Archive for September, 2014

The 21st Century “Man”

Posted: September 23, 2014 in Education, Humanity

C&H

*The above cartoon is from Cyanide & Happiness and meant to be funny…*

In a 2013 article, entitled Why Chivalry is Dead, writer John Picciuto clearly states that he believes chivalry (the medieval term in reference to showing honour, respect, and one’s morality) is dead.

From my grandmother to my mother, you better believe I learned my lessons, either verbally or via the wooden spoon. But why now does it seem like it’s completely impossible for men to do what I would consider the ‘normal’ thing?

Picciuto goes on to state that this new “hookup culture” (he calls it) has altered a man’s perspective of what it means to court a lady, date a lady, and ultimately respect a lady. Towards the end of the article, however, Picciuto puts the pressure on the women – he claims that they need to start acting like they “hold the cards” if they expect their man to change.

I have seen how the young men of today (teenagers) treat the opposite sex. I see this in my classroom, I see it in the halls, and I see this out in public. This is not a commentary on a specific group of boys from a specific school; this is a commentary on teenage boys in general – and not all, but many. Yes, we can blame technology for this one too because technology sure has changed how we interact with people, but certainly holding doors open, speaking respectfully, and conducting oneself appropriately are antiquated notions.

Now, I’m not the most romantic guy nor do I always say the right things to my wife (but what husband does, am I right?), but I am always respectful. This respect is transferred to all women I interact with like my colleagues, my friends, and anyone else. I mean, I’ve heard boys telling girls to ‘shut up,’ seen boys be overly aggressive with girls, and watched as these young men tell inappropriate jokes and conduct themselves unmannerly in front of their female counterparts. Have times changed that much?

I often joke that there needs to be a course in schools regarding character development, but the obvious rebuttal is that character development can happen in any course at any time. I immediately think back to my time in high school (as teachers often do) and wonder what kind of a young man I was. Was I just as off-putting as the young men of today? Were my teachers back then hoping they’d have a class to teach on character development? I shudder to think that the answer to both of those questions is ‘yes.’ Are these boys just being boys?

Perhaps the idea of a “man” has changed. A funny, informative, and oddly accurate depiction of the 21st century man was documented in a film entitled Mansome (which I have watched three times). It shows how men have become a manicured (and often pedicured) mix between attitude and leadership, but also sensitivity and vanity. No young man wants to be a tough John Wayne or even a romantic Robert Redford – in fact, the young men of today aren’t sure who they want to be.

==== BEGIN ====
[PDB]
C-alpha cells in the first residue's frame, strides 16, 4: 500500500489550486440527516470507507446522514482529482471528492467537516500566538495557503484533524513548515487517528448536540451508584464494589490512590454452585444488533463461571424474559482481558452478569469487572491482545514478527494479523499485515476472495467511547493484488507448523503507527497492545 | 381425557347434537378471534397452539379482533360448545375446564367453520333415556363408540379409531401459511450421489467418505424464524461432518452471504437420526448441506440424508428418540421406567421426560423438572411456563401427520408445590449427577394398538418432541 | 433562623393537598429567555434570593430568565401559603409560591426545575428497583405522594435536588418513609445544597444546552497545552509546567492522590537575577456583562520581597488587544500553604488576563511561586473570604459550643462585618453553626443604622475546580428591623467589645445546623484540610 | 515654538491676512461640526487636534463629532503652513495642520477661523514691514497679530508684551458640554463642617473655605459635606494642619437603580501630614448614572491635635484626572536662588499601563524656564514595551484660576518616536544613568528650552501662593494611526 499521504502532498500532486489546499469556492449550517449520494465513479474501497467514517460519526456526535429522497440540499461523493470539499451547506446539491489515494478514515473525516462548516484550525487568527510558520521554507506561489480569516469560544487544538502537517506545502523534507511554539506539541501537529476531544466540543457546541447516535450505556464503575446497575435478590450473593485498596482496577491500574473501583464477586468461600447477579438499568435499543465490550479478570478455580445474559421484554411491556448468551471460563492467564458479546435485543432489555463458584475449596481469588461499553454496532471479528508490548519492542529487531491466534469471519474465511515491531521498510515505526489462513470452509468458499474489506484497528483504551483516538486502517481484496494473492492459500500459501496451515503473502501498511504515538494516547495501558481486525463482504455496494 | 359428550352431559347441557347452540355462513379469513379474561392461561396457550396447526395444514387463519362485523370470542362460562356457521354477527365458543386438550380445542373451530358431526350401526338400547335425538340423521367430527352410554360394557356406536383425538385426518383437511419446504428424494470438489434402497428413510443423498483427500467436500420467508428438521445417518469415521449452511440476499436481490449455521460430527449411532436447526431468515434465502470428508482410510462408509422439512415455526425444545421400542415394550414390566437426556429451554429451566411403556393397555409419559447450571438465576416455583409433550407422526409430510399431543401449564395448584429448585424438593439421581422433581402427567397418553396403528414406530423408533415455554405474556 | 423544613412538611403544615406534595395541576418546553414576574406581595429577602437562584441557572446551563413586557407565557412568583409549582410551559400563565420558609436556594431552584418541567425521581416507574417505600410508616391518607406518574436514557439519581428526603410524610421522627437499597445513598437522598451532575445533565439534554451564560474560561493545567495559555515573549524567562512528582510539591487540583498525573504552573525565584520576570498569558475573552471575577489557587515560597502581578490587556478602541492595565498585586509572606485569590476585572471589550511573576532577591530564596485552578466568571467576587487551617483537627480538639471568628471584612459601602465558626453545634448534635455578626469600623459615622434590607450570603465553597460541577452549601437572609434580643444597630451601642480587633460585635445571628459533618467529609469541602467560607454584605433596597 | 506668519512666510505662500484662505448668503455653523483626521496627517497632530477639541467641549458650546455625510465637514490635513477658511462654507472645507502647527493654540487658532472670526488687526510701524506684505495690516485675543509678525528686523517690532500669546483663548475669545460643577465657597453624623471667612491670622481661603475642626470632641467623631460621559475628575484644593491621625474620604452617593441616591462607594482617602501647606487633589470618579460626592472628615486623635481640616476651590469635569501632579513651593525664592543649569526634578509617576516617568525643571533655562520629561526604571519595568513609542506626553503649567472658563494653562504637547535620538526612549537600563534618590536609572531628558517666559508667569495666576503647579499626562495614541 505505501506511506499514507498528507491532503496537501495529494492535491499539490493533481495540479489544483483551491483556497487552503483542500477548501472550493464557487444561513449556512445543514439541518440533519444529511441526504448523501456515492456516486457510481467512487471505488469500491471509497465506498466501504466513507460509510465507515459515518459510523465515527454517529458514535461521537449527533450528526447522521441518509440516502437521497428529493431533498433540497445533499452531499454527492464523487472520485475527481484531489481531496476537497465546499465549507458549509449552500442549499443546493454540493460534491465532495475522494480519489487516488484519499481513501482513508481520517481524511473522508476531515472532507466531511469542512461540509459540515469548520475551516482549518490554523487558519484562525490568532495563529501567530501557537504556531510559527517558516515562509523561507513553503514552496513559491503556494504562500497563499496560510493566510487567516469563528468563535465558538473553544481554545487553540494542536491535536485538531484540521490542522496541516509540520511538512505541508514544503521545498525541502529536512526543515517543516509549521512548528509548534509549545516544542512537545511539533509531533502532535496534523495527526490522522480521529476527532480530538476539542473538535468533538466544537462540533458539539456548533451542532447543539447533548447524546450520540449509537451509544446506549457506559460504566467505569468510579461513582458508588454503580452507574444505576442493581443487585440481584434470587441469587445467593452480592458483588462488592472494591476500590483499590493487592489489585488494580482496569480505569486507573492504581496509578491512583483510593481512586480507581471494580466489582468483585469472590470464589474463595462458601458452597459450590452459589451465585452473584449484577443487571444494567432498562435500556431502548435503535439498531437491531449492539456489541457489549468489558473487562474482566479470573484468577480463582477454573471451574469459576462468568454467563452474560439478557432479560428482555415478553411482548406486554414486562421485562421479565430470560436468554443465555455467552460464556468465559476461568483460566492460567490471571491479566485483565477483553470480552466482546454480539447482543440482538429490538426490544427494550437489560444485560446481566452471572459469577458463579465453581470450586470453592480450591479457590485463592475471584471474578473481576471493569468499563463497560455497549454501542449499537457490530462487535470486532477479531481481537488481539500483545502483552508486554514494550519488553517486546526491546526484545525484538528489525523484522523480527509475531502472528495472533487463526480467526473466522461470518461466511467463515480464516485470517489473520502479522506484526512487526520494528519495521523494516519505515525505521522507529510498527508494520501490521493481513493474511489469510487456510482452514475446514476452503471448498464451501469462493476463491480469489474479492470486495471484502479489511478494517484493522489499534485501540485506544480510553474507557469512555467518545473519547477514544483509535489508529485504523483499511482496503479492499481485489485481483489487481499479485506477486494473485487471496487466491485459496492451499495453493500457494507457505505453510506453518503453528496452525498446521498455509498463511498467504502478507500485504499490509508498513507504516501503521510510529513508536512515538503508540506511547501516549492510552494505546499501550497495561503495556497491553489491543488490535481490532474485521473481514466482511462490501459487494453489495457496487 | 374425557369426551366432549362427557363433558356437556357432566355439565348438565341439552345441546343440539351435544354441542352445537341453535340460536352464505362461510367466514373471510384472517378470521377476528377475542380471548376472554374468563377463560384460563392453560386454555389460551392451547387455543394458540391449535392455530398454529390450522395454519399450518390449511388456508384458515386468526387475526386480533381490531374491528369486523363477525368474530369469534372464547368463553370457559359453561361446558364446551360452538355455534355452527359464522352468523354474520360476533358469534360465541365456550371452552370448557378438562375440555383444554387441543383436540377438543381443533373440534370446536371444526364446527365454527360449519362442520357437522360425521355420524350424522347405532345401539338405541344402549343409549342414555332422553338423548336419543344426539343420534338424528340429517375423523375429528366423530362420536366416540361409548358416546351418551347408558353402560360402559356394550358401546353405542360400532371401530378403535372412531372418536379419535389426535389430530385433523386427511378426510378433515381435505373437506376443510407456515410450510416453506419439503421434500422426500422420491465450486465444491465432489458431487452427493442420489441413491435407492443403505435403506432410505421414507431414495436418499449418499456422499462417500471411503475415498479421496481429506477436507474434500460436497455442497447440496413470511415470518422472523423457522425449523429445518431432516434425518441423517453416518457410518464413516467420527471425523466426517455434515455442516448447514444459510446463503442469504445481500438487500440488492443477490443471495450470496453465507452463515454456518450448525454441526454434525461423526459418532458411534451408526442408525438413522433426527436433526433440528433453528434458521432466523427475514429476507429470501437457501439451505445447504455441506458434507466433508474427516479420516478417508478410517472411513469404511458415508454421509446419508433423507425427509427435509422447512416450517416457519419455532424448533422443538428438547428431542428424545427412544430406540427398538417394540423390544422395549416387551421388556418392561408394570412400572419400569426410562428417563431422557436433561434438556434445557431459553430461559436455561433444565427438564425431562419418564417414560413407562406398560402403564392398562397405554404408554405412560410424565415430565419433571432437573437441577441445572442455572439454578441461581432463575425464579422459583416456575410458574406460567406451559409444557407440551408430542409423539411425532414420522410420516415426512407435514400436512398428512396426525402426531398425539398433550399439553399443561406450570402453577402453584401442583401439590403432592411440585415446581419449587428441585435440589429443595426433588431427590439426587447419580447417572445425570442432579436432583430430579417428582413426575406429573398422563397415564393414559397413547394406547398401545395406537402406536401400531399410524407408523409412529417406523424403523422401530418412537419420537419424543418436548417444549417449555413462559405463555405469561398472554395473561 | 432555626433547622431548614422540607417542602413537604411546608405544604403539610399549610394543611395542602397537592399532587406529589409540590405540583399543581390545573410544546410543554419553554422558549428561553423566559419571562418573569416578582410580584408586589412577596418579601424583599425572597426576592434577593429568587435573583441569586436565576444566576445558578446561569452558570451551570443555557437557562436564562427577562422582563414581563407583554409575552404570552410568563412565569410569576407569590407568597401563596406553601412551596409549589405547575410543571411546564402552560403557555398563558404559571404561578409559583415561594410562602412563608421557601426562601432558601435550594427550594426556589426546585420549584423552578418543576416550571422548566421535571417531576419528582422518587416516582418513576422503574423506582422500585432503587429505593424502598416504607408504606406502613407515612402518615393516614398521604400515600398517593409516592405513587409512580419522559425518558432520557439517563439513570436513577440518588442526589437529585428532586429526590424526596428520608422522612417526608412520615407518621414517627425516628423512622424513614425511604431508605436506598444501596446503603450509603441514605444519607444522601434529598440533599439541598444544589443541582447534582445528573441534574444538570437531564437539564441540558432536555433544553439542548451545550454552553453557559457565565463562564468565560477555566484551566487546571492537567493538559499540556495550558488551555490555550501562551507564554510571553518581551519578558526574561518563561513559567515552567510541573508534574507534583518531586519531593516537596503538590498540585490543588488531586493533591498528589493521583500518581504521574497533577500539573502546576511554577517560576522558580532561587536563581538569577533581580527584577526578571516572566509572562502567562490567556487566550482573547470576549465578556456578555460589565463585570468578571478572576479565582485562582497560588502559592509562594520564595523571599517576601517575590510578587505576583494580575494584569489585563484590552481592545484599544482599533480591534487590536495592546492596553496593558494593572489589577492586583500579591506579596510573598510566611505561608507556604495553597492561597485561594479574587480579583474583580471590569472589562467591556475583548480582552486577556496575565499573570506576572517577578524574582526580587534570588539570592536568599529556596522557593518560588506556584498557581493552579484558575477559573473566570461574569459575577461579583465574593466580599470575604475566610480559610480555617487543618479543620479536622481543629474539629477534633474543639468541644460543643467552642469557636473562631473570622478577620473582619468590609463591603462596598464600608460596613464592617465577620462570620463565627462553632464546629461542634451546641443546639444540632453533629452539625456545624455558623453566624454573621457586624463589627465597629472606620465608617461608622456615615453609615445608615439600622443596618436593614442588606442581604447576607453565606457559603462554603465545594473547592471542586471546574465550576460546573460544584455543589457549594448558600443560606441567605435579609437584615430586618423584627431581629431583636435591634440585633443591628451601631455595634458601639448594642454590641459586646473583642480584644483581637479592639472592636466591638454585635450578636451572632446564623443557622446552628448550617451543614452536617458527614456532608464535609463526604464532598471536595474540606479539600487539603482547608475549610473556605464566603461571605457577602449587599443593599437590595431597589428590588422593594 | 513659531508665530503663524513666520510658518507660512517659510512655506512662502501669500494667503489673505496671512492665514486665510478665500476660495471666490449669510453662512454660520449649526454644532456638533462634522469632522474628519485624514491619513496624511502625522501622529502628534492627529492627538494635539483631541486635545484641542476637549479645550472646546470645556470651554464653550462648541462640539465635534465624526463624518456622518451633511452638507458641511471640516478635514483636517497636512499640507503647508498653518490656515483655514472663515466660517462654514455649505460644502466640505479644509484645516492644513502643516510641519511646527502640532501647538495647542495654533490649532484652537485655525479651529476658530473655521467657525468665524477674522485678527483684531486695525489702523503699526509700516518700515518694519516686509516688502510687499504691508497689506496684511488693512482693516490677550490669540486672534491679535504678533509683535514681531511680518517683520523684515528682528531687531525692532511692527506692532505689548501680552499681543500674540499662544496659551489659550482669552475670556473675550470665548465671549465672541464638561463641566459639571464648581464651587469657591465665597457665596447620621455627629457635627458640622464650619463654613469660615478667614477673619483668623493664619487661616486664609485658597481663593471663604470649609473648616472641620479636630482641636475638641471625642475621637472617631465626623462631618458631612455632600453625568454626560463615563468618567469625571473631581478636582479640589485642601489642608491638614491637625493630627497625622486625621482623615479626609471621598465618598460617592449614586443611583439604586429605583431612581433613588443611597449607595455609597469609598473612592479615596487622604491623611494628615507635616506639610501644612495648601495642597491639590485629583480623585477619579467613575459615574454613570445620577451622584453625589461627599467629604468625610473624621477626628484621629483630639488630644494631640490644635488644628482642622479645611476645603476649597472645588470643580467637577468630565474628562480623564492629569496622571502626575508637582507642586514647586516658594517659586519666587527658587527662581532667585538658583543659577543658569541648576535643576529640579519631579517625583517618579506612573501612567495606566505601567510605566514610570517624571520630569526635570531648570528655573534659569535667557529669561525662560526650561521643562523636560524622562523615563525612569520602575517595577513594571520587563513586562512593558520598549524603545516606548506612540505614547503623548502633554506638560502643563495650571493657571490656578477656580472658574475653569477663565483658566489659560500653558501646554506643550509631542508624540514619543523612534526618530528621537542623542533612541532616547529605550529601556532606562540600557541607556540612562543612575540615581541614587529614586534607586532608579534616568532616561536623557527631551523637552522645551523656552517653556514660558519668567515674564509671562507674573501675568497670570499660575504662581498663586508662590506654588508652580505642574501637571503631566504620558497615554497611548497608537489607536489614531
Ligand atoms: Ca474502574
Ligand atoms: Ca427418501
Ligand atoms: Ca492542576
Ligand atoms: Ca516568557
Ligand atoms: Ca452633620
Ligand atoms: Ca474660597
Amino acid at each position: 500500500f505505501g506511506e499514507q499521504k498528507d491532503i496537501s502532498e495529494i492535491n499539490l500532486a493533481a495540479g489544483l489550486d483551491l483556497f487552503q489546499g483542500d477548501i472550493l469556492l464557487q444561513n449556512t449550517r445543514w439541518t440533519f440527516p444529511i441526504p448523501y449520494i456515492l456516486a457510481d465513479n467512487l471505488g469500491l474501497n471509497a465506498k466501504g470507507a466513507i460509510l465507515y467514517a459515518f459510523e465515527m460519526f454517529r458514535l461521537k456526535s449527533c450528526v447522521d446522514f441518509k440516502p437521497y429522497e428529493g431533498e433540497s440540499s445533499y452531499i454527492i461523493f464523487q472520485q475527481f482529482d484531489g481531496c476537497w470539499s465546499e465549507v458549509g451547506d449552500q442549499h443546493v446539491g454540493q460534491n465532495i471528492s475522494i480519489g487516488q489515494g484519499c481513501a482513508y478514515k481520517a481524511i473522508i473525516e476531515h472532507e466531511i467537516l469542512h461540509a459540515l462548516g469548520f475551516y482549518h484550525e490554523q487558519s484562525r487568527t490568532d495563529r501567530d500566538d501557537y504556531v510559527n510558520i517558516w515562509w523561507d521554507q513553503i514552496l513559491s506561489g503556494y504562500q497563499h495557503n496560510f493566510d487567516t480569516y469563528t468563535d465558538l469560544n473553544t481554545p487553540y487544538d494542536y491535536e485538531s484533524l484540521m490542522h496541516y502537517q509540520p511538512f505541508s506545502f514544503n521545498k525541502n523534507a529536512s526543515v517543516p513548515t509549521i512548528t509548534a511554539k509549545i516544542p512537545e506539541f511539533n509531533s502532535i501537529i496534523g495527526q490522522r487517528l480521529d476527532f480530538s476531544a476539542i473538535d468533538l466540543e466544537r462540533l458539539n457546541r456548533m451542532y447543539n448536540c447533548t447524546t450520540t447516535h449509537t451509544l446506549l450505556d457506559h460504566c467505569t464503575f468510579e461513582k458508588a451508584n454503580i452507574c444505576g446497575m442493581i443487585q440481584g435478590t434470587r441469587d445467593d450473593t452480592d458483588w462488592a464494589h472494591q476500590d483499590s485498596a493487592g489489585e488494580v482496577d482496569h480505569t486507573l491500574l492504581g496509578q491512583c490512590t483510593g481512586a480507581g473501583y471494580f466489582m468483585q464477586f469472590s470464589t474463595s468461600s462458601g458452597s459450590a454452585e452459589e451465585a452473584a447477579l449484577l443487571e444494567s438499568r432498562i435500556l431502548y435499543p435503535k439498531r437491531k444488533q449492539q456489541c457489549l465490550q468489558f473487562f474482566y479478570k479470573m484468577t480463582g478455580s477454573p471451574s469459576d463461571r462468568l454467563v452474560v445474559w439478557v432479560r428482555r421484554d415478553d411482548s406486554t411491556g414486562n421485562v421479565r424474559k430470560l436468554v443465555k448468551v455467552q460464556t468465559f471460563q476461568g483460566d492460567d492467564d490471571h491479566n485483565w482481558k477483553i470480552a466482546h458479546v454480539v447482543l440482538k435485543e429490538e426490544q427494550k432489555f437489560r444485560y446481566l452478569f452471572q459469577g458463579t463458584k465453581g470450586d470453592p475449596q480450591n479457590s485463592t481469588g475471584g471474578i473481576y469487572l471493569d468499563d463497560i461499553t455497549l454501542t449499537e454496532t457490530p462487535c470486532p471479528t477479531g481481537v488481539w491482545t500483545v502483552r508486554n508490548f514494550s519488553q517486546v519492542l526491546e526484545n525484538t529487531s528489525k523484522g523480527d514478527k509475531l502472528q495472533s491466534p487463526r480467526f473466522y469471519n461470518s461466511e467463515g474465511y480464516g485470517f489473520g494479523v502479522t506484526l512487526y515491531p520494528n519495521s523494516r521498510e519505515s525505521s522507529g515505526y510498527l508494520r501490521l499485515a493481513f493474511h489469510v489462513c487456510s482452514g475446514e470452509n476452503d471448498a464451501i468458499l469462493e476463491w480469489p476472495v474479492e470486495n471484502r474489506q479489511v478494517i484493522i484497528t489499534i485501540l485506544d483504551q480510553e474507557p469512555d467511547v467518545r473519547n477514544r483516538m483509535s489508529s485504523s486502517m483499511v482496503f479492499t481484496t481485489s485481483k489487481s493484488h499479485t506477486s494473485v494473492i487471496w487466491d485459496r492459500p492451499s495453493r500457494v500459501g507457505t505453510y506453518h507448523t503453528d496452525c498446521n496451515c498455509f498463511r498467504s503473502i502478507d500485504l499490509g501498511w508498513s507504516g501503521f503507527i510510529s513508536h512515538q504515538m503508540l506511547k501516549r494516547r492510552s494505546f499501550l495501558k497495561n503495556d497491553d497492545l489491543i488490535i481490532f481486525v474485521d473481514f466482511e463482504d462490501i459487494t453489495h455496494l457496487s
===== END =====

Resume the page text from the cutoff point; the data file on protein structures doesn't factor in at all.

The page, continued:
I don’t have the answers. All I know is that respect for the opposite sex needs to be at the top of their list of manners and perhaps it begins with thinking about the kind of man they want to be. Of course, the flip side is to take our cue from men like Chris Brown and Ray Rice…Maybe this is a call not only to young men, but to adult men as well.

 

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Incentive? Hmm.

Posted: September 8, 2014 in Education

The Fraser Institute – who conducts research for the betterment of Canadian citizens – released an article today regarding teacher incentive. Vicky Alger – author – states that teachers should be rewarded with performance-based raises. Ideally, this means that the better students do, the more the teacher is paid. According to Alger, this type of incentive is the “most effective [strategy] for attracting and retaining top talent.” There are issues with this, however. There is nothing stopping a teacher from lowering the bar just to make it appear as though their students are over-achieving. There is also some serious subjectivity here – “achievement” takes on many forms.

In a 2009 work, Daniel Pink’s Drive explains that money is not a motivating factor to having employees work harder and/or better IF the task involves anything more than rudimentary skill. In fact, as Pink argues through research, the monetary gain actually weakens performance. He claims that employers should pay their workers enough to take the issue of money off the table, so that the focus is on work.

Therefore, if the drive is to get teachers to teach better (why they wouldn’t already teach to the best of their ability is beyond me), then Pink claims that three factors will help: 1. Autonomy – the ability to be self-directed, 2. Mastery – the ability to become better at their work, and 3. Purpose – a well-defined transcendent reason for doing what you do.

Teachers have chosen to do the work that they do. If seeing (and being partly responsible for) a student’s successful progression is not enough to make a teacher want to work harder and better, then that teacher needs to re-evaluate what they do. I mean, it’s not all fun. Sometimes it takes just one negative experience with a student to make a teacher forget about all of the successes they have had. In those moments, yes, we wish for more money to somehow help us forget about the negative experiences or at least curb the impact that student has on our lives. But, that wish is never long-lasting and soon the issue isn’t money, but the challenge of helping every student…even though it may be tough.